The number of non-fatal workplace injuries stands at 561,000 for the period 2022/2023, a similar figure to that seen in 2021/2022 with the current rate similar to the pre- pandemic position. Notwithstanding ostensibly high workplace injury levels, the UK’s average compares favourably with other European countries.

Occupational disease

2022/2023 saw 12,000 lung disease deaths of which 34% were attributable to COPD, 20% to mesothelioma, 20% to asbestos-related cancer and 24% to non-asbestos-related lung cancer.

An average of 19,000 new cases were reported of breathing or lung problems caused or made worse by work.

Mesothelioma mortality is impacted by a time lag in reporting. Deaths reported in 2021 showed a reduction compared to the previous year of 2,268 deaths. The HSE predict deaths will continue to fall throughout the rest of the decade to an estimated 1,300 deaths per annum by 2030. Highest mortality rates are found amongst those aged 75 years and above.

Cost to the economy

The annual cost of workplace injuries and new cases of work-related ill health (excluding long latency diseases/conditions such as cancer), amounts to an estimated £20.7 billion of which 37% is attributable to workplace injury and 63% to ill health. In relation to the overall cost, £3.9 billion is borne by employers, £4.9 billion by the Government and £12.2 billion by individuals.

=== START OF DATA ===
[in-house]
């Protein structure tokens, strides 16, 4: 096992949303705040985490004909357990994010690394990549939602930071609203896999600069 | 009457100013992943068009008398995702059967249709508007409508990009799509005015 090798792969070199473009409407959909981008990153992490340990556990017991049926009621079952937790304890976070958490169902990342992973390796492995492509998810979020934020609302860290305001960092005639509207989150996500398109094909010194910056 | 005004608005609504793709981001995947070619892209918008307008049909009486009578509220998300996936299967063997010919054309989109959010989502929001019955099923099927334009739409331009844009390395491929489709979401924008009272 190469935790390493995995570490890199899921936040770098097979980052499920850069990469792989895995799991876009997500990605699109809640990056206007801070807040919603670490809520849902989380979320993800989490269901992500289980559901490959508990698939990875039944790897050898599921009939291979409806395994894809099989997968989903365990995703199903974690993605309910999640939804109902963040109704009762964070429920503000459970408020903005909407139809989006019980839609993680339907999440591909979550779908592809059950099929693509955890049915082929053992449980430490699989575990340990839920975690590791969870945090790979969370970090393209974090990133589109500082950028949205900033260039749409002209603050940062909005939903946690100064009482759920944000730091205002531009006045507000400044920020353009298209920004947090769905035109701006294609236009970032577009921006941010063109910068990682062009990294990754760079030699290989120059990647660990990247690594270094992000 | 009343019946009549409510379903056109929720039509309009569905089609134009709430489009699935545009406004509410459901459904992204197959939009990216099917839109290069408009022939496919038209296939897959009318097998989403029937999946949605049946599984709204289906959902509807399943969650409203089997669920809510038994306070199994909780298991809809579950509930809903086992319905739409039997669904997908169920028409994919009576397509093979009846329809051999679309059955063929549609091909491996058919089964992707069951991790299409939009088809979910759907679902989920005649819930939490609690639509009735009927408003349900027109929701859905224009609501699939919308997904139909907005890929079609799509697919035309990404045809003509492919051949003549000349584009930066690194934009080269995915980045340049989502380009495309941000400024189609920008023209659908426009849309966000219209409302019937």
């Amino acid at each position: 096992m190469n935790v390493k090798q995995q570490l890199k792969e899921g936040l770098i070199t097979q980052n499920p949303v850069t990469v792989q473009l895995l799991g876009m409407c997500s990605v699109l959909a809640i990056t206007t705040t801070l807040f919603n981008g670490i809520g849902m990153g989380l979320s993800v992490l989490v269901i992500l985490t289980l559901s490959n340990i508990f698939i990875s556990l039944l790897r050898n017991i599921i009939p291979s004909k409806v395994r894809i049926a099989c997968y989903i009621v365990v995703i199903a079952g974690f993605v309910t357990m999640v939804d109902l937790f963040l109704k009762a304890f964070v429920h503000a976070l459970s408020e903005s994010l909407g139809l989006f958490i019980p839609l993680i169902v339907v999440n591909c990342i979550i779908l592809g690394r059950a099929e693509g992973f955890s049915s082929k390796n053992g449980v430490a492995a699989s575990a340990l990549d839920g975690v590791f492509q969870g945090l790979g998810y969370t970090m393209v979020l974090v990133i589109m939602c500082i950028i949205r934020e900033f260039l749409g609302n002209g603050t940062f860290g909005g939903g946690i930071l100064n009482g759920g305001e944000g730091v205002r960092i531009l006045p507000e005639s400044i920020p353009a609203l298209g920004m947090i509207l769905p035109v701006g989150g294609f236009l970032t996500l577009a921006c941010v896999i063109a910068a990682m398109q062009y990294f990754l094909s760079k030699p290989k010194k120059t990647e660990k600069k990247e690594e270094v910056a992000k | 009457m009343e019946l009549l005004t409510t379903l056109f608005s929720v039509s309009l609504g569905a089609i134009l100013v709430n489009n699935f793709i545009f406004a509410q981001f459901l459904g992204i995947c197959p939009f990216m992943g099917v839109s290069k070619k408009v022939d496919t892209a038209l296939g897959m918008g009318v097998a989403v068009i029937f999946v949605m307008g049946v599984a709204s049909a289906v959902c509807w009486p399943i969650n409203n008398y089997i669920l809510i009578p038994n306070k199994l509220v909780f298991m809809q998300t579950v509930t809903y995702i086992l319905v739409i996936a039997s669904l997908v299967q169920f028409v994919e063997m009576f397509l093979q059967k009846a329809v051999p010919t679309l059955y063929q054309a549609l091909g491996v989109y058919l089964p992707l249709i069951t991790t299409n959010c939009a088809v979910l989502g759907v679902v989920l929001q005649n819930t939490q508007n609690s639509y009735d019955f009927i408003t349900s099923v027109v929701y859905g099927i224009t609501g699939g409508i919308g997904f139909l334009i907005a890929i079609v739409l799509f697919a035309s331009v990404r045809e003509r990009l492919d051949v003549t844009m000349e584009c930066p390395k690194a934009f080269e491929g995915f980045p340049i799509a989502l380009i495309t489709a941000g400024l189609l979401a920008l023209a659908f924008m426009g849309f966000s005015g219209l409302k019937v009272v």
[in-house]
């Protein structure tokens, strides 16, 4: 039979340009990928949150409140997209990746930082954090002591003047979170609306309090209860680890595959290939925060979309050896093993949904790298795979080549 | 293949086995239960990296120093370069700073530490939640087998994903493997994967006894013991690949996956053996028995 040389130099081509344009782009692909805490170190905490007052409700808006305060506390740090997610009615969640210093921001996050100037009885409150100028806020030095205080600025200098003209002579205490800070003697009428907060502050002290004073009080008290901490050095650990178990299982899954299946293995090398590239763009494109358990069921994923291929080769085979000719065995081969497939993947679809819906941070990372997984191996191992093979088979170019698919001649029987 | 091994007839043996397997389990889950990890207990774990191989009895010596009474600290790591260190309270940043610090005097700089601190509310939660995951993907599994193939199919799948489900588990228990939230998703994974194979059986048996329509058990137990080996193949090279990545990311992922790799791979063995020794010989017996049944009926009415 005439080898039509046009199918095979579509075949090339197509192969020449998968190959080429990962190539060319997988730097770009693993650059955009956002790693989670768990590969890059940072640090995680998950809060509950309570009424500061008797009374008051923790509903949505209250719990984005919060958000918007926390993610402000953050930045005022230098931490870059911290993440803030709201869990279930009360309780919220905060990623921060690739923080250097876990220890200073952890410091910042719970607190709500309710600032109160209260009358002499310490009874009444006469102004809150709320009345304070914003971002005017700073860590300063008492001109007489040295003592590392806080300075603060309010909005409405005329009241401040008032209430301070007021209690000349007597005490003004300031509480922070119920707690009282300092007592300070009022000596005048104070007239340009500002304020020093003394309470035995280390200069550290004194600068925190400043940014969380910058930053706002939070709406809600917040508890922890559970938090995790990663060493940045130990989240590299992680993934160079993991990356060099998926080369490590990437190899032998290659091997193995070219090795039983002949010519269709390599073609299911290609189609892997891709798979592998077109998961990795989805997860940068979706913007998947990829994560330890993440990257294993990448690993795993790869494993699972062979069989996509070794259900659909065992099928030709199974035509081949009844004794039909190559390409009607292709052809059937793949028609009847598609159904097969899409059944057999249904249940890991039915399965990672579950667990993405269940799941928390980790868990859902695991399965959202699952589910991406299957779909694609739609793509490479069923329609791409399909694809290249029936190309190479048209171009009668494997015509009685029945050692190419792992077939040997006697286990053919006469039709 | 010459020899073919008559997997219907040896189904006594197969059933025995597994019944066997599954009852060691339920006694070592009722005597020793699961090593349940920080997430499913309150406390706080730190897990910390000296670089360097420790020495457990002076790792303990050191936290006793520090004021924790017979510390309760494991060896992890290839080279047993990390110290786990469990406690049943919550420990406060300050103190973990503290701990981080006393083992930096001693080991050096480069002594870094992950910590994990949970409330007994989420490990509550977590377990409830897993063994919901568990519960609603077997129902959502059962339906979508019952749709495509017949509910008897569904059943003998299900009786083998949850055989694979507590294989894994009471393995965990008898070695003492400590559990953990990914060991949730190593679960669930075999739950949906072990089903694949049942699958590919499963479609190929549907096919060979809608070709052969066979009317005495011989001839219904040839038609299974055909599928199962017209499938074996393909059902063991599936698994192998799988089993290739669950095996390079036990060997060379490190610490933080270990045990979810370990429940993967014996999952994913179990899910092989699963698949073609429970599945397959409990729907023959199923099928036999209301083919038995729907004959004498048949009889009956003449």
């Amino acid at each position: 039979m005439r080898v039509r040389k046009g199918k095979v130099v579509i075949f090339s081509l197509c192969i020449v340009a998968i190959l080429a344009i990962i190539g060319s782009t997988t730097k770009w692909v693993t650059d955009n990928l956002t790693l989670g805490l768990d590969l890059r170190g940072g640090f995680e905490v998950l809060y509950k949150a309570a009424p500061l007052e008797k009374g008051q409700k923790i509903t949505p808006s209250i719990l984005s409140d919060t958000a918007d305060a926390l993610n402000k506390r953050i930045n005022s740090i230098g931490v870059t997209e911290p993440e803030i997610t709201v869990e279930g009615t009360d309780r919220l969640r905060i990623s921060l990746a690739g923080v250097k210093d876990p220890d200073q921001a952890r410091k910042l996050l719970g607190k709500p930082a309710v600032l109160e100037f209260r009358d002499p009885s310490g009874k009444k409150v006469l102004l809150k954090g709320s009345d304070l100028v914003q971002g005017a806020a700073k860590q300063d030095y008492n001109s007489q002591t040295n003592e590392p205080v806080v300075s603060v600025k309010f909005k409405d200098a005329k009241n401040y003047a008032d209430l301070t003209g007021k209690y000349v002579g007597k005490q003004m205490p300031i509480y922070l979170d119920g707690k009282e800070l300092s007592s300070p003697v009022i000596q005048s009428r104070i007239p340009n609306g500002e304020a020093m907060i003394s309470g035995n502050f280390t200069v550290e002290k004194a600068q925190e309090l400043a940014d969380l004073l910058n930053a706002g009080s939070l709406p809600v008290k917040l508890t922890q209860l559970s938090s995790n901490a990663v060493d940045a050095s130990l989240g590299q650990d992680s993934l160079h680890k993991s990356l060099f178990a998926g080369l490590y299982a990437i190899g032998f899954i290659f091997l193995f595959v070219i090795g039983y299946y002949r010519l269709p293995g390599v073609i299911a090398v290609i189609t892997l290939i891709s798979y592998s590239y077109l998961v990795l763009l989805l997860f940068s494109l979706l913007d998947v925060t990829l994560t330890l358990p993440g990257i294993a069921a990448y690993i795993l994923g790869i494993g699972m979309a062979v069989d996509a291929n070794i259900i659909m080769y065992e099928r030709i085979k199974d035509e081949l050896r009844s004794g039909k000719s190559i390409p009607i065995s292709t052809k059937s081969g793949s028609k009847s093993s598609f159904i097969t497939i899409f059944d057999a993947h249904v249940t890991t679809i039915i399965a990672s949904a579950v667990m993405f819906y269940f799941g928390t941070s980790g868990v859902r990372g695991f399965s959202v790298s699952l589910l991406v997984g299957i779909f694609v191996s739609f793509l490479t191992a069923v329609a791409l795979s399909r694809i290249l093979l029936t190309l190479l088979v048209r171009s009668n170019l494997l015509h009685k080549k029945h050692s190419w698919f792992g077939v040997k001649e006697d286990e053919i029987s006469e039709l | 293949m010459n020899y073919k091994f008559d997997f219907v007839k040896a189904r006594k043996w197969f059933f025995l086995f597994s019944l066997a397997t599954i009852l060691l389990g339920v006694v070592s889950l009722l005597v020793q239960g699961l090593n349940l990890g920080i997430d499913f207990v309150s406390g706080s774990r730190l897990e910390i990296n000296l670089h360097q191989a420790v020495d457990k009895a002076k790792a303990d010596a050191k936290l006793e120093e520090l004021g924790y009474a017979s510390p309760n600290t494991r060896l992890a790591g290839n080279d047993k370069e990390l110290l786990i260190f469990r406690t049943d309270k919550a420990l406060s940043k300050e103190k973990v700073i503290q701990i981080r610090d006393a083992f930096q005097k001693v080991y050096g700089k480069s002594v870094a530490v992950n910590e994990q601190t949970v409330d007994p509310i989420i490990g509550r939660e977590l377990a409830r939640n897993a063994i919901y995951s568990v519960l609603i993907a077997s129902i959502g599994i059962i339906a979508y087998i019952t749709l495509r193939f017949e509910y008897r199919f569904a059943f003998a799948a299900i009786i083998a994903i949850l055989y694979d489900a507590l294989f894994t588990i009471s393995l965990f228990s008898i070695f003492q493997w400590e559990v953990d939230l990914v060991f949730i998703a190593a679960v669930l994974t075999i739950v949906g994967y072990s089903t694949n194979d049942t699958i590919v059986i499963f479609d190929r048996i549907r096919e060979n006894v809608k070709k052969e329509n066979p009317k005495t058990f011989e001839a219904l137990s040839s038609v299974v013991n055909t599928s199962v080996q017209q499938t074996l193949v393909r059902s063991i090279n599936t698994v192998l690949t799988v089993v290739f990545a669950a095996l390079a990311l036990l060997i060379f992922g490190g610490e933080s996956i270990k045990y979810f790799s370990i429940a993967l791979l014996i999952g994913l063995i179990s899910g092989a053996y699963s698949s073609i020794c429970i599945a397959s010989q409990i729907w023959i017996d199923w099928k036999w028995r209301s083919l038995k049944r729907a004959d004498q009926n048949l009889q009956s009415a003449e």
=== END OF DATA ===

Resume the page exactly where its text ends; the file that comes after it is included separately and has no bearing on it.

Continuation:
The annual cost of workplace injury alone stands at £7.7 billion.


Whilst not set out in its annual summary statistics of workplace injuries and ill health covering the period April 2022 to March 2023, the HSE has published data relating to enforcement action taken by it in 2022/23, the headlines of which are:

  • It investigated over 230 fatal and 5,500 non-fatal accidents;
  • It completed 216 criminal prosecutions with an overall conviction success rate of 94%;
  • It delivered over 16,800 proactive inspections.

What this tells us is that the HSE’s appetite for enforcement action, including starting criminal proceedings, remains high and is a key indicator of its overall performance. Duty-holders will be held to account and should be prepared to respond if challenged over workplace health and safety.


This year’s summary statistics show broadly an unchanged picture compared to the previous year in relation to both workplace stress, anxiety and depression and wider work-related ill health. The cost to individuals, employers and the Government continues to rise and now stands at £20.7 billion compared to £18 billion seen in 2021/2022.

What is clear however from data releases seen from both the Claims Portal Company and the Compensation Recovery Unit (CRU), is that the high levels of workplace ill health are not translating into claims.

Notifications for employers’ liability claims have reduced by a third compared to the pre-pandemic position in the context of a depressed personal injury market.

For further assistance regarding claims arising from work related stress or illness, contact our expert occupational disease solicitors.